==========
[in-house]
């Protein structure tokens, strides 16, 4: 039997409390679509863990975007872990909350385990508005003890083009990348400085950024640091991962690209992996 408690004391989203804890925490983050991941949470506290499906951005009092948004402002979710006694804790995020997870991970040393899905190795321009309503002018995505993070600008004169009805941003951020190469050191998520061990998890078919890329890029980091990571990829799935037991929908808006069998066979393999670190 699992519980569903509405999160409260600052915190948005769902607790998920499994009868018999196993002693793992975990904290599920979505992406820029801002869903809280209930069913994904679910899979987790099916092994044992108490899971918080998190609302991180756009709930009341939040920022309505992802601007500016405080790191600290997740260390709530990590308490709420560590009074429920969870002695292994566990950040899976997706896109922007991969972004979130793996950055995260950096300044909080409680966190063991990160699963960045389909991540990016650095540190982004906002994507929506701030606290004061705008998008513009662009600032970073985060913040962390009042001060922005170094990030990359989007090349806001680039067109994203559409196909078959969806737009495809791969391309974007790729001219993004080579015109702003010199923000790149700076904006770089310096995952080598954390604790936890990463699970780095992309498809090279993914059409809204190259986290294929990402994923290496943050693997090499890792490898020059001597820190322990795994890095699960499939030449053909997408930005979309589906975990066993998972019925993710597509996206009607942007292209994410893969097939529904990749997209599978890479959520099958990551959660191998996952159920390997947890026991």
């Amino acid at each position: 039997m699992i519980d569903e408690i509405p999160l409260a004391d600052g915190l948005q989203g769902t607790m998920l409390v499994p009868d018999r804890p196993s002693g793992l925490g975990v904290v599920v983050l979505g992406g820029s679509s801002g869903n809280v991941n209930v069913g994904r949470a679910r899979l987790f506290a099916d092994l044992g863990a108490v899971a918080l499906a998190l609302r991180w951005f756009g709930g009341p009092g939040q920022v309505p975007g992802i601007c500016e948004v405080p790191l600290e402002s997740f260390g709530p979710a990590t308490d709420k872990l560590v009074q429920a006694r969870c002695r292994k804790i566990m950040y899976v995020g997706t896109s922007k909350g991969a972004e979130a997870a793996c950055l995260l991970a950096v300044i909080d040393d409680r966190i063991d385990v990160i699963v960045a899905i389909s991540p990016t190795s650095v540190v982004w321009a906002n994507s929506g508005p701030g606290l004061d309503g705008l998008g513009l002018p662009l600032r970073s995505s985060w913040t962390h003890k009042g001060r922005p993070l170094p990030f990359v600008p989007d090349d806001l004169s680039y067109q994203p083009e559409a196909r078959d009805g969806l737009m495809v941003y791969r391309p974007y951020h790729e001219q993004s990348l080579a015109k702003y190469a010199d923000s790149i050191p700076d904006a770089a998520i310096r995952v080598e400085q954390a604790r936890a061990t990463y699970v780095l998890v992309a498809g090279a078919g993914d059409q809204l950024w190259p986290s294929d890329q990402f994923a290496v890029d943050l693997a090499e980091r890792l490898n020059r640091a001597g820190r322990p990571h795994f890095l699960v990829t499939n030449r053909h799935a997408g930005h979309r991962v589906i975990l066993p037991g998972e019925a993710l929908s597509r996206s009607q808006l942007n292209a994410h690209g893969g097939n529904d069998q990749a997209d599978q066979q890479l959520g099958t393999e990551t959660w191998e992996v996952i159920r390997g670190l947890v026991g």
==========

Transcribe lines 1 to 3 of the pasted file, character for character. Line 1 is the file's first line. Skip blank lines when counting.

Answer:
[in-house]
């Protein structure tokens, strides 16, 4: 039997409390679509863990975007872990909350385990508005003890083009990348400085950024640091991962690209992996 408690004391989203804890925490983050991941949470506290499906951005009092948004402002979710006694804790995020997870991970040393899905190795321009309503002018995505993070600008004169009805941003951020190469050191998520061990998890078919890329890029980091990571990829799935037991929908808006069998066979393999670190 699992519980569903509405999160409260600052915190948005769902607790998920499994009868018999196993002693793992975990904290599920979505992406820029801002869903809280209930069913994904679910899979987790099916092994044992108490899971918080998190609302991180756009709930009341939040920022309505992802601007500016405080790191600290997740260390709530990590308490709420560590009074429920969870002695292994566990950040899976997706896109922007991969972004979130793996950055995260950096300044909080409680966190063991990160699963960045389909991540990016650095540190982004906002994507929506701030606290004061705008998008513009662009600032970073985060913040962390009042001060922005170094990030990359989007090349806001680039067109994203559409196909078959969806737009495809791969391309974007790729001219993004080579015109702003010199923000790149700076904006770089310096995952080598954390604790936890990463699970780095992309498809090279993914059409809204190259986290294929990402994923290496943050693997090499890792490898020059001597820190322990795994890095699960499939030449053909997408930005979309589906975990066993998972019925993710597509996206009607942007292209994410893969097939529904990749997209599978890479959520099958990551959660191998996952159920390997947890026991």
């Amino acid at each position: 039997m699992i519980d569903e408690i509405p999160l409260a004391d600052g915190l948005q989203g769902t607790m998920l409390v499994p009868d018999r804890p196993s002693g793992l925490g975990v904290v599920v983050l979505g992406g820029s679509s801002g869903n809280v991941n209930v069913g994904r949470a679910r899979l987790f506290a099916d092994l044992g863990a108490v899971a918080l499906a998190l609302r991180w951005f756009g709930g009341p009092g939040q920022v309505p975007g992802i601007c500016e948004v405080p790191l600290e402002s997740f260390g709530p979710a990590t308490d709420k872990l560590v009074q429920a006694r969870c002695r292994k804790i566990m950040y899976v995020g997706t896109s922007k909350g991969a972004e979130a997870a793996c950055l995260l991970a950096v300044i909080d040393d409680r966190i063991d385990v990160i699963v960045a899905i389909s991540p990016t190795s650095v540190v982004w321009a906002n994507s929506g508005p701030g606290l004061d309503g705008l998008g513009l002018p662009l600032r970073s995505s985060w913040t962390h003890k009042g001060r922005p993070l170094p990030f990359v600008p989007d090349d806001l004169s680039y067109q994203p083009e559409a196909r078959d009805g969806l737009m495809v941003y791969r391309p974007y951020h790729e001219q993004s990348l080579a015109k702003y190469a010199d923000s790149i050191p700076d904006a770089a998520i310096r995952v080598e400085q954390a604790r936890a061990t990463y699970v780095l998890v992309a498809g090279a078919g993914d059409q809204l950024w190259p986290s294929d890329q990402f994923a290496v890029d943050l693997a090499e980091r890792l490898n020059r640091a001597g820190r322990p990571h795994f890095l699960v990829t499939n030449r053909h799935a997408g930005h979309r991962v589906i975990l066993p037991g998972e019925a993710l929908s597509r996206s009607q808006l942007n292209a994410h690209g893969g097939n529904d069998q990749a997209d599978q066979q890479l959520g099958t393999e990551t959660w191998e992996v996952i159920r390997g670190l947890v026991g």